So let’s see what is going on: I pay off a loan for seven years, but no longer pay $100 per month on my electric bill and hopefully get carbon credits of about $150 per month. So, on a cash flow basis, I am $75 per month more out of pocket for 7 years.

 

Benefit: Reduced carbon foot print, and the ability to brag about reducing my dog’s carbon footprint. Cost $6,300.

 

These panels are rated for 35 years, but I am not going to live that long. I am focusing on a 15 year life (that makes sense, we may have the house for 15 more years and, based on the other houses on the street, when we sell it, it will be scraped and replaced with a much larger and fancier home)

 

Benefit for the next 8 years: Let's say $180 per month ($80 SREC's per month and no $100 electric bill) times 12 times 8 = $17,280 plus 15 years of reduced carbon footprint!

 

Cash net: about $10,980 over 15 years.

 

Not Bad!

 

After that I still have 20 years of zero electric bills and zero CO2. I may not be around to enjoy it, but my kids and your kids will enjoy the benefits. 

 

Two more neat details:

 

  1. The whole design process, soup to nuts including financing, took us 3 hours including the time we took to have a beer with Ty our salesman. In the world of technical design that is a pretty amazing achievement.
  2.  
  3. Our installation will also have a magic switch. When there is a power outage, the solar system controller has an outlet that you can plug into when the main power is out. That outlet does not like to run motors, but it will run the phone, tv, gas water heater igniter, chargers, etc. However, if I buy a nice chunky uninterruptable power supply (UPS), it will also run my basement sump pump and my refrigerators and that is really cool. No more screaming genny and gas cans during outages.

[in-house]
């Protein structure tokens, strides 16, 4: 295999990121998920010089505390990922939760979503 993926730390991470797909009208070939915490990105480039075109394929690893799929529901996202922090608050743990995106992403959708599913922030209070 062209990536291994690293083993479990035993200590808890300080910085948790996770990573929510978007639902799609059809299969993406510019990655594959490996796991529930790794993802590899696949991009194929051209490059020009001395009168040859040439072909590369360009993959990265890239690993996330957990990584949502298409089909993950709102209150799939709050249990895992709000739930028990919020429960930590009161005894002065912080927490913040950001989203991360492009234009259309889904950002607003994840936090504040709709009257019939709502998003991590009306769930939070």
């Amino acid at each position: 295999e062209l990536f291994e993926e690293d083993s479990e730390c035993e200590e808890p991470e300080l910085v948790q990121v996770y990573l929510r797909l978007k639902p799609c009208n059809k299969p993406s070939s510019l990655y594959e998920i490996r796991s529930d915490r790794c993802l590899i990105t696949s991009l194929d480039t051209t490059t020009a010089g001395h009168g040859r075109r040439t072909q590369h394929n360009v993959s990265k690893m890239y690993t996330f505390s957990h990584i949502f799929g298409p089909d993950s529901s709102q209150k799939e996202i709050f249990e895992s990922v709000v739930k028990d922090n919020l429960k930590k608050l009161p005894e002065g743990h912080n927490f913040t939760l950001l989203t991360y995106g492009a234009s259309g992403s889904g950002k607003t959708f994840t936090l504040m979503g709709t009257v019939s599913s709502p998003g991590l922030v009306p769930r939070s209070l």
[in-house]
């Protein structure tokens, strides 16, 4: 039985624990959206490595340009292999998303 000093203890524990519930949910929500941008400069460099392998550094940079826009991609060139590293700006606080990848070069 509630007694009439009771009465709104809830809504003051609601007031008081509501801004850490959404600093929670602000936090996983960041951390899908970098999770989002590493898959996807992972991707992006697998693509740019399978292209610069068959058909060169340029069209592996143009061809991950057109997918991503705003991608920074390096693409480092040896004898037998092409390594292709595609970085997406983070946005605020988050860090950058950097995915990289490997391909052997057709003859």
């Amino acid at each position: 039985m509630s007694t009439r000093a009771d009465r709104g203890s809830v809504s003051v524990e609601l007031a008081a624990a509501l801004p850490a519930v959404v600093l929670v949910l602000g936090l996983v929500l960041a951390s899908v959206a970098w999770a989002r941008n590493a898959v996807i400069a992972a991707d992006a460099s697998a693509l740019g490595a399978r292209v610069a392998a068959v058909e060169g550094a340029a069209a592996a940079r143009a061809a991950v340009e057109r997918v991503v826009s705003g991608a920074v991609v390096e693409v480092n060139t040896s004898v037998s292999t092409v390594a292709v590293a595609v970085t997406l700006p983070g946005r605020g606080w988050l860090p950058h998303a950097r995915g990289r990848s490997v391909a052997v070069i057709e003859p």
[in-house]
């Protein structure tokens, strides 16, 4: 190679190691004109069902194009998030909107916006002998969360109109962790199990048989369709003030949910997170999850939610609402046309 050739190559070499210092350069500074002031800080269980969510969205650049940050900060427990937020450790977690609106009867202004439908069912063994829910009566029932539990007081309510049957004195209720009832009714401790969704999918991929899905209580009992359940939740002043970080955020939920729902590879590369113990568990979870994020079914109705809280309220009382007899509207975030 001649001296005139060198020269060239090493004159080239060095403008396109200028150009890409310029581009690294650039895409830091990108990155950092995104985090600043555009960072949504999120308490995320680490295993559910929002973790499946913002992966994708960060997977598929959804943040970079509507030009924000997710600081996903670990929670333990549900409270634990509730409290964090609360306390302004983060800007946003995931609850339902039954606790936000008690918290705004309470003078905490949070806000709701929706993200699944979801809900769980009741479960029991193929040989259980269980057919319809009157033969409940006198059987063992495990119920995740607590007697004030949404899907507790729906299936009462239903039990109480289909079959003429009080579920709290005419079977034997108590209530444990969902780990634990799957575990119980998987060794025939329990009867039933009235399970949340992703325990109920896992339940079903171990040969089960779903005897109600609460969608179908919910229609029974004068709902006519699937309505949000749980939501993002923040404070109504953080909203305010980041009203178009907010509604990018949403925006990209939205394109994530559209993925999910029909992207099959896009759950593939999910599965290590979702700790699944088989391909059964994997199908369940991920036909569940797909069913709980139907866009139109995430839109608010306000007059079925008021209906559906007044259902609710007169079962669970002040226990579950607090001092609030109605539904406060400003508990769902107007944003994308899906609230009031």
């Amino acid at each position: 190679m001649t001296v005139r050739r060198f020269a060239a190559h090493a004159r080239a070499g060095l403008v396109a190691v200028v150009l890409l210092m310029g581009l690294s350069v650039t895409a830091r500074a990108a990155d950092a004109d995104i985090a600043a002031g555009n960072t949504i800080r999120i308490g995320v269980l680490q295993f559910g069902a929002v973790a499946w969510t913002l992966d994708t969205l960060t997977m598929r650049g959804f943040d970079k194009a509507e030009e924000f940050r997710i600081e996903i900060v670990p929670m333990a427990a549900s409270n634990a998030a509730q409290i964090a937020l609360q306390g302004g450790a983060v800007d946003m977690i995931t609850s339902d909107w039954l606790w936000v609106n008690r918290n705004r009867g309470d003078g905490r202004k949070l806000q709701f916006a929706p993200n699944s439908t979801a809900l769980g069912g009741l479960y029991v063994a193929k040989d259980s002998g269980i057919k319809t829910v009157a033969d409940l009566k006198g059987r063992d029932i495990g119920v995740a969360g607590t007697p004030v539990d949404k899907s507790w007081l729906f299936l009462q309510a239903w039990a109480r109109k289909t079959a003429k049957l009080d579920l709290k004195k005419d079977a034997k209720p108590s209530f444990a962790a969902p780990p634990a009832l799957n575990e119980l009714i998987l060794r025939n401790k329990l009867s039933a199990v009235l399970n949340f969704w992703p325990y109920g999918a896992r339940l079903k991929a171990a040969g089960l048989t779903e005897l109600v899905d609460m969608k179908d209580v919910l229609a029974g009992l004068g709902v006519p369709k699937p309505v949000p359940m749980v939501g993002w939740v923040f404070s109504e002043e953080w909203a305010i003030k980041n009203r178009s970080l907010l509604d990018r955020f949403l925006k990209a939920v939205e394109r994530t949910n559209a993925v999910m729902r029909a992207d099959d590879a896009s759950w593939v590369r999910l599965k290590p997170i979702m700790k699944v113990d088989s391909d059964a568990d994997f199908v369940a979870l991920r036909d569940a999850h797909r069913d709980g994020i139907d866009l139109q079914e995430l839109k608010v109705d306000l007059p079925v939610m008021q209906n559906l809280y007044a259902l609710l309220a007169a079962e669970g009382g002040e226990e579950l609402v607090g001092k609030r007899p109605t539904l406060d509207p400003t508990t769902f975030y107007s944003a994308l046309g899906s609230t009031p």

This story has a moral: I am Joe solar nut, but I did not engage the roof top solar infrastructure that so many people have worked so hard to built over the years, because I did not really know it (and, yes, my house would not allow it). But, here I decided to check into it and I had one of the most satisfying and uplifting purchase experiences in my life.

 

The panels are now up (it took two months to order the system, but it went up in two days and the installation process is actually less invasive than having your roof replaced).  Now we are in the certification and start-up phase, which requires scheduling of the town building inspector, after that a JCP&L meter swap out, and next an SREC account assignment (all mostly managed by Sea Bright Solar). I will provide a full system description, and an update on cost and operation a few months from now, but in the meantime, if you think you can do it, take a look at getting roof top solar. And spread the word, with the right supplier, roof top solar is a no sweat operation and you will do your share in reducing global warming.